I would steer clear of the "chunky" wet foods because of the high content of grains. I feed chunky Friskies to my cats as a very occasional treat because they absolutely love it, but not more than once every couple of months.
post #14 of 25
Quote:
Originally Posted by jasmine-79 View Post
I switched to Friskies wet from dry and my cats love it!

Would it really be worth trying to rotate a more "nutritious" food in and risk GI upset by changing things up?
I have heard this but I have never experienced this with my cat. I guess he has an iron clad belly because switching never bothered with whether it was gradual or a sudden change. If you are worried about a sudden change in dry will upset his tummy gradually mix the old food and new food together until he/she is solely on the new dry.
post #15 of 25
My three kitties all preferred a few flavors of canned Friskies, and a few flavors of canned Whiskas (no longer made), to premium foods when I tried to switch them over.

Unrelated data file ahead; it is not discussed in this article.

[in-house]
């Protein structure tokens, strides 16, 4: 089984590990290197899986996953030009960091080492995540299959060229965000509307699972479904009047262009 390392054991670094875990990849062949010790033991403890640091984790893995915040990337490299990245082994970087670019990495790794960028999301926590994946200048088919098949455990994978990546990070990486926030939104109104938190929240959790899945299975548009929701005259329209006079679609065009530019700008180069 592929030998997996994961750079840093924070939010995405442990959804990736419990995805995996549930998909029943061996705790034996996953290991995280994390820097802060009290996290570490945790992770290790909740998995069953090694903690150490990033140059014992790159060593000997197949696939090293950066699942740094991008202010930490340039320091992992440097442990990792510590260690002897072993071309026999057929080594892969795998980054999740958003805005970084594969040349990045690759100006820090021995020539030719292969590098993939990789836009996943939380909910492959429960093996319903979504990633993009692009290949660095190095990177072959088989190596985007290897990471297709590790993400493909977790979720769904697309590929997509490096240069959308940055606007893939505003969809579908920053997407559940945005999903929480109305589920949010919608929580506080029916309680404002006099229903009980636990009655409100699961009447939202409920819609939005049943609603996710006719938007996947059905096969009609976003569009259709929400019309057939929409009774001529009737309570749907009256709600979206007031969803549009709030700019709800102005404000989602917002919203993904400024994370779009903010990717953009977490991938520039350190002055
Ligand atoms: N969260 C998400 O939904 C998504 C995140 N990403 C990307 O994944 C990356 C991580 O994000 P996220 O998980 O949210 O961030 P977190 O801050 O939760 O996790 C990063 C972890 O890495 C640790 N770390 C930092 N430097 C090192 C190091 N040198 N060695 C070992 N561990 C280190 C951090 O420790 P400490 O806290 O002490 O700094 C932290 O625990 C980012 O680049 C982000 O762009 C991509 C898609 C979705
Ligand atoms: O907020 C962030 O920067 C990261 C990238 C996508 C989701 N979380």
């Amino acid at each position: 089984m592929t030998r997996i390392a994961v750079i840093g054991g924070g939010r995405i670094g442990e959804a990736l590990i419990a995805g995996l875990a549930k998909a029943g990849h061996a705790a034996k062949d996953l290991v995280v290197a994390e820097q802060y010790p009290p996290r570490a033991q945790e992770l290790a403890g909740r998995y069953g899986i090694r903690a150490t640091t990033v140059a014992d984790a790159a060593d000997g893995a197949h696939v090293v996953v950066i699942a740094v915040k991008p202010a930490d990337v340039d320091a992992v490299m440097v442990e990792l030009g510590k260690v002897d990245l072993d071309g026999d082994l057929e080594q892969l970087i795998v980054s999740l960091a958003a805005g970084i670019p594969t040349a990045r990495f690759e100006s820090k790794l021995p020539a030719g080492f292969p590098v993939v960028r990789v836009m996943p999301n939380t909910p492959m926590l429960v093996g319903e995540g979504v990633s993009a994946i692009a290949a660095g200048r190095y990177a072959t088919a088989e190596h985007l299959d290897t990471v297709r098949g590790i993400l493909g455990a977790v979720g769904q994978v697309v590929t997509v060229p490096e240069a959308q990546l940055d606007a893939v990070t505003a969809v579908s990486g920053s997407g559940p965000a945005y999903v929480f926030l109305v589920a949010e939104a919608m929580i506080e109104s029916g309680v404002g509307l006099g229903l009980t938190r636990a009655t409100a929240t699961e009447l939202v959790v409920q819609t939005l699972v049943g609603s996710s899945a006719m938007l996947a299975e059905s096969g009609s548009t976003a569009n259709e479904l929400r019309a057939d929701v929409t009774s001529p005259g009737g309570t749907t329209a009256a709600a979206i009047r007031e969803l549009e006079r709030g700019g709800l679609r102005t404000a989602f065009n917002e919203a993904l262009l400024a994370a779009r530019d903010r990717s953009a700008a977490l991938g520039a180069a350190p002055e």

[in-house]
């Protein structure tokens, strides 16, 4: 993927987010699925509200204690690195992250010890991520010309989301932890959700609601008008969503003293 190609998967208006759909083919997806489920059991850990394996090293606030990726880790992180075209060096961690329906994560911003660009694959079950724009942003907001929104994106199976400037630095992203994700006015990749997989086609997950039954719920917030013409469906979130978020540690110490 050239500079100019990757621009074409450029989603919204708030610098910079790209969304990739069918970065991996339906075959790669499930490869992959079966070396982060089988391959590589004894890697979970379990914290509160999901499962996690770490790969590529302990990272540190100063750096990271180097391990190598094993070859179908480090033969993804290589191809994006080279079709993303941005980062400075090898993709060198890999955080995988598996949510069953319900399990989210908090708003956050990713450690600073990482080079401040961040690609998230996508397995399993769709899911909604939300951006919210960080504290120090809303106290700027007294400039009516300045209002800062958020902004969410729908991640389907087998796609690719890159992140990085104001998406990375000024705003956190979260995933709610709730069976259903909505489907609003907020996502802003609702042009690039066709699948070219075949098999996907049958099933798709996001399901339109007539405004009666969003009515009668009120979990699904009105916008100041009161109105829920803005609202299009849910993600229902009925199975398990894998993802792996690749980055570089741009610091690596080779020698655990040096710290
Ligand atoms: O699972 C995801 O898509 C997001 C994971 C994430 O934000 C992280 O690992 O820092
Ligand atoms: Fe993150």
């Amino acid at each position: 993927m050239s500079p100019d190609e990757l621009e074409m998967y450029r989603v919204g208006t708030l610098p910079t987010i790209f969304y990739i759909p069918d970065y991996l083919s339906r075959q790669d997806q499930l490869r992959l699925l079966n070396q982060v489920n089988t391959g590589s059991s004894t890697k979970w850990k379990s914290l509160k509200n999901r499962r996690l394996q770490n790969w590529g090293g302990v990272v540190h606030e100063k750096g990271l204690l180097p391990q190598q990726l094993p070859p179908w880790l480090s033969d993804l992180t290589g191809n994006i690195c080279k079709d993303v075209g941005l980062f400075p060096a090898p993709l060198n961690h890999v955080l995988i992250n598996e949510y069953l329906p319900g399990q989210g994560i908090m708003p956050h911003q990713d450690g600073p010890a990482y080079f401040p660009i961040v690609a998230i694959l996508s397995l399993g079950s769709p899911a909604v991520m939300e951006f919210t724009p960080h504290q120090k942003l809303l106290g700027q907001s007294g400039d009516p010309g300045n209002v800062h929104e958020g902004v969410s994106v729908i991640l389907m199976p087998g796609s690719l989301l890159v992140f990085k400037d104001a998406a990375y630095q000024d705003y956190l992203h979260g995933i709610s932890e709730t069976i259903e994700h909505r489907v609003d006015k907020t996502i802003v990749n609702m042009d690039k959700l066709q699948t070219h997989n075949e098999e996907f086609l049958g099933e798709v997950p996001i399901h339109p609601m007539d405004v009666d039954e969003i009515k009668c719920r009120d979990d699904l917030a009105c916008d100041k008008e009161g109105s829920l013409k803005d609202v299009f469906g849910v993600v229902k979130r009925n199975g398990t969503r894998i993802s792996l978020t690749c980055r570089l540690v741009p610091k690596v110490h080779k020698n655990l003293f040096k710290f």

They were all runty kittens -- Sinbad the smallest of a litter of three born to a Himalayan momcat, Tiger a rescued feral kitten, Frosty a kitty abandoned by a bike trail when she was about ten days old. They all got a lot of KMR, Kitten Milk Replacer, formula when young (the canned KMR; I tried the powdered formula once and didn't try it again, though the cans were more expensive). Sinbad liked Hill's Science Diet dry cat food and got quite a bit of that till she was several years old and apparently developed an allergy to grains and could never tolerate any dry food after that. Since she was allergic to dry food by the time I rescued Frosty and Tiger, I was never able to force them to eat dry food, so they ate only canned food. Sinbad had been given more Fancy Feast than any other brand of wet food when young, but that was too expensive with three cats, so their basic diet was Friskies and Whiskas, and usually more Friskies.